Most of my life, drawing for me was a static thing. I was sitting at my desk, in my home, drawing something from my imagination or I was redrawing other people’s art (yes, I admit that!)
For some time, my drawings were static. And sometimes I too, felt static. Urban sketching to the rescue! This was something completely different to what I had been doing before! Not a static image, but a moving, living, breathing human or animal to draw!
Urban sketching – at least for me – is something very lively and loose. And for me, that can be extremely helpful, as I sometimes bite into my drawings so deeply that later I have to carve my pencil out of my hand again. Urban sketching – or rather sketching living things in real life if I’m precise – gives me back that freedom.
When you draw from life, you do not have all the time of the world to study a certain fold in the sleeve of your model. At least not if you intend to capture the entire human or animal with your sketch before he or she moves along!
And don’t get me wrong, you can absolutely use urban sketching for drawing just a sleeve. But for me, it’s about capturing the essence of that particular person or animal or situation in general. Here, take a look:
I agree, this girl looks different in real life. But, thanks to quick brush strokes and trusting myself to just use my colour palette of water colours, the drawing did capture some of her dynamics. Shortly after, she left, and all that’s left is my very rough illustration of her.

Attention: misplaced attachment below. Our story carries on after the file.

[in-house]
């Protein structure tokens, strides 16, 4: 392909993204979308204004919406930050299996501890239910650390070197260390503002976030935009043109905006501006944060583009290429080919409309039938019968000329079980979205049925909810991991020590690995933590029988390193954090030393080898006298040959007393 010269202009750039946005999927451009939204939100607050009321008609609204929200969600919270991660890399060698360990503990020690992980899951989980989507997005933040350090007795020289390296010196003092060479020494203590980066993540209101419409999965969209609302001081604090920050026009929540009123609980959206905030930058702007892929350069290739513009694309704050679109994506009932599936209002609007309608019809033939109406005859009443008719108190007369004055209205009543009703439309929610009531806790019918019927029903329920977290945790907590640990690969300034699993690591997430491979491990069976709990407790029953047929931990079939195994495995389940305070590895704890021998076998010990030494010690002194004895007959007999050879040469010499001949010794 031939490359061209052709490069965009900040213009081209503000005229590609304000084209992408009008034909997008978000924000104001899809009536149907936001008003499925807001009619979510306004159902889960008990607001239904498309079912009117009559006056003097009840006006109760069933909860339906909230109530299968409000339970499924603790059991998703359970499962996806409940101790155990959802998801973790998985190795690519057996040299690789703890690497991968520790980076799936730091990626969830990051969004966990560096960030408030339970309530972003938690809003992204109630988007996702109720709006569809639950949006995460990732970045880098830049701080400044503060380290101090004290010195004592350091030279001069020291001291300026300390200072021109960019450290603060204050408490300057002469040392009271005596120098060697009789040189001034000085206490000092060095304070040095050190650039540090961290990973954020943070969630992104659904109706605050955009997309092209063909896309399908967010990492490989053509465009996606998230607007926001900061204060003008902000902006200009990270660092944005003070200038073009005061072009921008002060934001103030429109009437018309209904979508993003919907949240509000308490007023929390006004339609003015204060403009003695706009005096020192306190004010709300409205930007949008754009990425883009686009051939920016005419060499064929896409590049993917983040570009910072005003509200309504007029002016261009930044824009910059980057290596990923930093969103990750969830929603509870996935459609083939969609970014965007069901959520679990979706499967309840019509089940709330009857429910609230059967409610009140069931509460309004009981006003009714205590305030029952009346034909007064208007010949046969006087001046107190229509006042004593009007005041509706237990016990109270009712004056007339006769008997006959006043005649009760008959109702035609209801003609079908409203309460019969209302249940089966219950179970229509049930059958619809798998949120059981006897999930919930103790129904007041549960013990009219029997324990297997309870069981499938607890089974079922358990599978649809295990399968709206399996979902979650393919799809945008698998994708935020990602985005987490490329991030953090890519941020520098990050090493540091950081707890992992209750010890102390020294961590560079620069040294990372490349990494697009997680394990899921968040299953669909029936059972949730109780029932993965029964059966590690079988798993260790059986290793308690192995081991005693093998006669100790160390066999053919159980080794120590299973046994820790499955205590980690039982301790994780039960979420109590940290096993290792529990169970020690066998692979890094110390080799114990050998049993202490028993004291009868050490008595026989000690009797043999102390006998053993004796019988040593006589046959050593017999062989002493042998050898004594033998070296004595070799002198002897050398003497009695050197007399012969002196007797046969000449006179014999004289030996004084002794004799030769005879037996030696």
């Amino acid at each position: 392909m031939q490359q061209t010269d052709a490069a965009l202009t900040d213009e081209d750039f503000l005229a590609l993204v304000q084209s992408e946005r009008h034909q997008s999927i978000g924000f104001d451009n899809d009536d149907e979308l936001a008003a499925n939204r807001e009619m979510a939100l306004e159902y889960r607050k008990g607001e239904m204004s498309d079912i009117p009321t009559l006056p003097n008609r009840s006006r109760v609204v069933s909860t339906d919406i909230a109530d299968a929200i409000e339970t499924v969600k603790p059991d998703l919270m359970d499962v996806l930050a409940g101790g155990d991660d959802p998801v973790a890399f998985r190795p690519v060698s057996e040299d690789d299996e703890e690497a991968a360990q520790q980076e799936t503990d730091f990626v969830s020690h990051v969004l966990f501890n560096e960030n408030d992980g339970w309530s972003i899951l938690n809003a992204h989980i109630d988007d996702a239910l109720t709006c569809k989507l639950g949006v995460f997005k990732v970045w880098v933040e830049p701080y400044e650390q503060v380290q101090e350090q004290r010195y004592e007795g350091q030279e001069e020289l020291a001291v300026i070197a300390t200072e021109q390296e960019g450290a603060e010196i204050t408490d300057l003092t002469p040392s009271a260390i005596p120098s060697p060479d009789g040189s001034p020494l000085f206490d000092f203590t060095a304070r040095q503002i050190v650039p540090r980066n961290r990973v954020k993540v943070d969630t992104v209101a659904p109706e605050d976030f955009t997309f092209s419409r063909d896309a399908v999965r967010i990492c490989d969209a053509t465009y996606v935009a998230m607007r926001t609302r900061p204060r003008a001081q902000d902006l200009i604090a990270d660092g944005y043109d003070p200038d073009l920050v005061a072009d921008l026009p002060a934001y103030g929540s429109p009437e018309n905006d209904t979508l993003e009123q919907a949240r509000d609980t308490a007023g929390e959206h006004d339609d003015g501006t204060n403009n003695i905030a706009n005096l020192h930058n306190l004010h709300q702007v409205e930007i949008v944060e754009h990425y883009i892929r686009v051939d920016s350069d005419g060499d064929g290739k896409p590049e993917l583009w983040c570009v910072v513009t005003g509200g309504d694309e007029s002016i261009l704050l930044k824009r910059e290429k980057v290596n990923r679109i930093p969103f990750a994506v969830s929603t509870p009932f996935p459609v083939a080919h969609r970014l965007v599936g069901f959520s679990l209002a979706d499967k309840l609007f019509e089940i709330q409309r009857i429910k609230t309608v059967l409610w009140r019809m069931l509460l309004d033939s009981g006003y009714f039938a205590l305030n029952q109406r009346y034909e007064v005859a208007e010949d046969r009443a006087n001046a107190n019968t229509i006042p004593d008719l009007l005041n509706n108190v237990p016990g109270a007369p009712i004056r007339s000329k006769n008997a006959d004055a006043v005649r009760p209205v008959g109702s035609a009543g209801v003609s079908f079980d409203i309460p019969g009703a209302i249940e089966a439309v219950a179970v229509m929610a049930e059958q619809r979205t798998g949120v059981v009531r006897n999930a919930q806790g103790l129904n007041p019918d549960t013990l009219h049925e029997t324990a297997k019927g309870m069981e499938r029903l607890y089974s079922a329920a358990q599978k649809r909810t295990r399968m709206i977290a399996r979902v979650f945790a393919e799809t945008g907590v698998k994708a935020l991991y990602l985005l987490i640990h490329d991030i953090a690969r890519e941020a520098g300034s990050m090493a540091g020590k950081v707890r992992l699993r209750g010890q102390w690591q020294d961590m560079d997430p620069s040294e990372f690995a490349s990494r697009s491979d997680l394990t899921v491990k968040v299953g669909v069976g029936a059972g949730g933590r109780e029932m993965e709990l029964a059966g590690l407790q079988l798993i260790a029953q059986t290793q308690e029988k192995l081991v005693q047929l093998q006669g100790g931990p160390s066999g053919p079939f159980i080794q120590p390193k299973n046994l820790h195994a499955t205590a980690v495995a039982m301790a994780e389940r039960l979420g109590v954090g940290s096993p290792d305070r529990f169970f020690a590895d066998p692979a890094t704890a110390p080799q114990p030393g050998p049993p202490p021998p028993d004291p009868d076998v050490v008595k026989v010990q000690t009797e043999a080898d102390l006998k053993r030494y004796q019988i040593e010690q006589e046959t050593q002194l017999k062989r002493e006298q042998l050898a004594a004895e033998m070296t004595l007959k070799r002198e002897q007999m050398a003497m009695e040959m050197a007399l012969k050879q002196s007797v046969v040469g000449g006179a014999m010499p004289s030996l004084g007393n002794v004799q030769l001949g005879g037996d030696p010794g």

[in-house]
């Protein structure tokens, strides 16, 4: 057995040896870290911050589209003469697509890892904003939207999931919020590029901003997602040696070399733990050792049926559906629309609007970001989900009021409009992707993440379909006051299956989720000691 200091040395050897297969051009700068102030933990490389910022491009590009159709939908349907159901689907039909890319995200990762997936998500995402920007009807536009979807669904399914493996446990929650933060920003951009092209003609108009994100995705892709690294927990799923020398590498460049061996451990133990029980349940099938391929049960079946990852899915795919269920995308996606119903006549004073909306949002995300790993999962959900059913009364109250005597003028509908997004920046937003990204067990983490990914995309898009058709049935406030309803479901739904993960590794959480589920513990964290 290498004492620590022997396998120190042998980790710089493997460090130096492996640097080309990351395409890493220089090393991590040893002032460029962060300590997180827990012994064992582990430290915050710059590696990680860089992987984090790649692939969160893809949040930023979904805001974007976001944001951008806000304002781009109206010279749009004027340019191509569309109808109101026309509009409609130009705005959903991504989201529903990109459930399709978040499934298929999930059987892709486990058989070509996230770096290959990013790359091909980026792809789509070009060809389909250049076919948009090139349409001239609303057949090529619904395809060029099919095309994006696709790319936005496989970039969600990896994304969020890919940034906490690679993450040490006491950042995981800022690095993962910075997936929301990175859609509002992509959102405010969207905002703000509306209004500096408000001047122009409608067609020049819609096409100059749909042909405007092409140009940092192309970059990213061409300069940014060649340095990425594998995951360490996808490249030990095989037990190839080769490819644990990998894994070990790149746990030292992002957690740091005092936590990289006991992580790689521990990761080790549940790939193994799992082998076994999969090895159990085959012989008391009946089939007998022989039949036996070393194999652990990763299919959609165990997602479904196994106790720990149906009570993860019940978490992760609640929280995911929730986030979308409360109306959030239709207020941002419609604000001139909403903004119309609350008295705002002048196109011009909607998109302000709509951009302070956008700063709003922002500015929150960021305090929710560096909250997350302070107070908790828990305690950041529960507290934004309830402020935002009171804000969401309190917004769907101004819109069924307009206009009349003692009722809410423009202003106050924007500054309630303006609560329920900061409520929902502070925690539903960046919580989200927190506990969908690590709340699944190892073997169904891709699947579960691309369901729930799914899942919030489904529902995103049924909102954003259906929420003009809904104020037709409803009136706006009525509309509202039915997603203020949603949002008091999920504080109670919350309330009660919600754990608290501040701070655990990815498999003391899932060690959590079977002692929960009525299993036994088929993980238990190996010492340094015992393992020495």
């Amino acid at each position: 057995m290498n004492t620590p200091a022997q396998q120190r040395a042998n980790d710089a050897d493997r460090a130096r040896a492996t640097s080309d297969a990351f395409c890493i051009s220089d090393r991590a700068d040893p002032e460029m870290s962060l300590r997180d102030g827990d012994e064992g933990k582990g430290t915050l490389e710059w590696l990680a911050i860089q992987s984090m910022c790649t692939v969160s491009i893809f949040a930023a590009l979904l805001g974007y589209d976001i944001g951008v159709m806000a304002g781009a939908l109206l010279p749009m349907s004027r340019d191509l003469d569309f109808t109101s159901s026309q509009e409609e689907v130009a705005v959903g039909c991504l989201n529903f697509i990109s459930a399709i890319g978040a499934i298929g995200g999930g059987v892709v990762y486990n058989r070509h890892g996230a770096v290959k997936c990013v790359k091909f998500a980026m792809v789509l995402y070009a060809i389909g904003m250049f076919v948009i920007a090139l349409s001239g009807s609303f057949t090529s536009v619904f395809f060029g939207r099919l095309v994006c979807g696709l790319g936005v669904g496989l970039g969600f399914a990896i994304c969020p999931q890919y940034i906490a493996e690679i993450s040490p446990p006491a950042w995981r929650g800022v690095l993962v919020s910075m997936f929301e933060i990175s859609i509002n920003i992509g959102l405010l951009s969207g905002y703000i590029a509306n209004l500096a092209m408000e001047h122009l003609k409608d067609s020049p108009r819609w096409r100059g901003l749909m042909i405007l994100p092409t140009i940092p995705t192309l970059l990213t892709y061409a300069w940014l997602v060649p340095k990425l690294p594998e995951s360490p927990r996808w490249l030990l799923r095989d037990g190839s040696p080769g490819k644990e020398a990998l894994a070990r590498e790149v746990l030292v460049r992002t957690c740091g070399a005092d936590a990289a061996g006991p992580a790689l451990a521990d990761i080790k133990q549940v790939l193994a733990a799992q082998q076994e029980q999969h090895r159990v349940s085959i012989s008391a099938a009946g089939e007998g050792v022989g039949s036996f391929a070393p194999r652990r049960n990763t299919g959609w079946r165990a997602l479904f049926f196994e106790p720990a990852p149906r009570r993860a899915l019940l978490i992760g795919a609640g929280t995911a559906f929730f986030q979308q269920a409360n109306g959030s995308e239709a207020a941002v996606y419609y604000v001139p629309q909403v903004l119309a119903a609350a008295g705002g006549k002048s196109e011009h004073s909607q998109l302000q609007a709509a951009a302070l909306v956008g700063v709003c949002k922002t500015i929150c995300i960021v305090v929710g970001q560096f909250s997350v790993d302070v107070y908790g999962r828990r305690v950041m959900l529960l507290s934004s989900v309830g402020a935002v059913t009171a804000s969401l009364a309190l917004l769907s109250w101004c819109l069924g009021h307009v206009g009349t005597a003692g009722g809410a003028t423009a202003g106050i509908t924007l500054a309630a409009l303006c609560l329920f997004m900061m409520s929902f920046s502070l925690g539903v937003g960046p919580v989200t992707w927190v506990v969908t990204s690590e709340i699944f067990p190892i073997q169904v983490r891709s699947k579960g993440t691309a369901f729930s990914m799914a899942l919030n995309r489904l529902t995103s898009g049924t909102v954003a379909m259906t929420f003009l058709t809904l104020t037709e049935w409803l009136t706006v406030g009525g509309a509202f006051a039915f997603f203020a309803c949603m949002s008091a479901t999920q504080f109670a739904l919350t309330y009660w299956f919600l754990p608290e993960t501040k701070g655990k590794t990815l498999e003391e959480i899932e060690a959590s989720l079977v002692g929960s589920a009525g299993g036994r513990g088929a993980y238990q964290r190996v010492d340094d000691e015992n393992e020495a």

The same happened with this guy, again, with very few colours I tried to capture his appearance. I particularly like the shadow on his face which suggests the muscles under his brow – and are painted in the same yet much more watery version of his hair’s red:
But, as the name says, urban sketching does not have to be humans, only. I have drawn these sketches in Malta and here I was not pressured by my models imminent departure, but more by changing light situations and capturing the overall atmosphere.
I personally think that drawing architecture is very difficult. What’s lovely about urban sketching is, however, is that you can absolutely change what you see. You can take it all in and somehow see differently. And that can be very refreshing.
So in a nutshell: Urban sketching means to me, to take my time outside to draw something I have probably never drawn before. It means taking the time to really look at something, to understand it. And through its slowness and creating an abstract version of life on your paper, urban sketching can be very meditational and almost philosophical!
Have you tried urban sketching before? If yes, what have you sketched or what were you afraid of sketching?